Tag Archive: Fracking


An application to carry out fracking in England for the first time since a ban was lifted in 2012 has been approved.

North Yorkshire County Council considered a bid by Third Energy to extract shale gas at a site near Kirby Misperton in Ryedale.

Hundreds of protestors had attended a meeting in Northallerton to voice anger at the project, which was previously recommended for approval.

Councillors on the council’s planning committee voted 7-4 in favour.

Live updates from today’s meeting

The meeting has heard a number of objections from people opposed to the plans.

Supporters including landowners, farmers and Third Energy employees also had their say.

Fracking is the process of drilling down into the earth before a high-pressure water mixture is directed at rock to release the gas inside.

Opponents say it can cause water contamination, earthquakes and noise and traffic pollution.

Immediately after the vote, North Yorkshire Police tweeted a warning to protesters.

It read: “Please be aware, the police will take action against unlawful behaviour linked to the #nyshale protest.”

After the decisionm, campaigners gathered outside County Hall in Northallerton chanting “we say no”.

Rasik Valand, chief executive of Third Energy said the approval meant the firm now had “a huge responsibility”.

“We will have to deliver on our commitment, made to the committee and to the people of Ryedale, to undertake this operation safely and without impacting on the local environment,” he said.

Campaign group Frack Off said: “These plans could pave the way for thousands of fracking wells to spread across Yorkshire and many other parts of the country if not stopped.

“Impacts, including pipelines, air pollution and waste disposal will spread far beyond the areas being drilled.

“Third Energy’s plans in Ryedale are the thin end of a very large wedge.”

No fracking has taken place in the UK since 2011, when tests on the Fylde coast were found to have been the probable cause of minor earthquakes in the area.

Since then, two high-profile applications to frack in Lancashire have been rejected by councillors and are now the subject of appeals.

Third Energy wants to frack for shale gas using an existing two-mile deep well – called KM8 – drilled in 2013 close to the North York Moors National Park. They could start by the end of the year.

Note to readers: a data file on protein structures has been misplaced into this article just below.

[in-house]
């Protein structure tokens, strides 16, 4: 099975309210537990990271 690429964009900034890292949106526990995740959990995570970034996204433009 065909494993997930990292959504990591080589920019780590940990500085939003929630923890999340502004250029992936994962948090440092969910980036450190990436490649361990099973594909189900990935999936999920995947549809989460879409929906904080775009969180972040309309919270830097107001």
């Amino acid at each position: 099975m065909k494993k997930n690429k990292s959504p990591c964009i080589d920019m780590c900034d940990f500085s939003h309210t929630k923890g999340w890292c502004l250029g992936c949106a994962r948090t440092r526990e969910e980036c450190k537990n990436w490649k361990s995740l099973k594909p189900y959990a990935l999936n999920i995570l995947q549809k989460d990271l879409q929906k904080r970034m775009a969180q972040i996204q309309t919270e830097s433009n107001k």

Andy Mortimer, the company’s subsurface director, told the committee fracking at Kirby Misperton was “highly unlikely to cause any sort of earth tremor”, describing the area as “seismically benign”

He said Third Energy would operate a safety system that would halt operations if a seismic event measuring above 0.5 on the Richter Scale occurred, adding that “trains cause seismic signals several orders of magnitude greater than our proposed threshold”.

The firm already had licences to produce gas in North Yorkshire and offshore in the North Sea.

Source: Landmark North Yorkshire fracking vote approved – BBC News

Northern Oklahoma is just as susceptible to a damaging earthquake within the next year as the most quake-prone areas of California. That’s because earthquakes are no longer just a natural hazard, the U.S. Geological Survey says. In its new quake hazards forecast released March 28, the agency for the first time has included artificially triggered seismicity.

An increased risk in the central United States largely stems from sites where fluids, such as wastewater from fracking, are injected underground (SN: 8/9/14, p. 13). Rising fluid pressure underground can unclamp faults and unleash earthquakes (SN: 7/11/15, p. 10). From 1973 to 2008, an average of 24 potentially damaging quakes rattled the central United States each year. From 2009 to 2015, an uptick in fracking activity helped skyrocket that number to 318 annual quakes on average, with a record-setting 1,010 tremors in 2015 alone. Around 7 million people currently live and work in central and eastern U.S. areas vulnerable to shakes stemming from earthquakes roughly above magnitude 2.7, USGS scientists estimate.

Human-caused quakes aren’t as powerful as their natural counterparts (the strongest induced quake in the United States clocked in at magnitude 5.6 in 2011 compared with the magnitude 7.8 San Francisco temblor in 1906, for instance). But the potential for more powerful shakes exists, the scientists warn. The new hazard assessment should help regulators revise building codes to better prepare for the rising risk.

Source: Quake risk in parts of central U.S. as high as in fault-filled California | Science News

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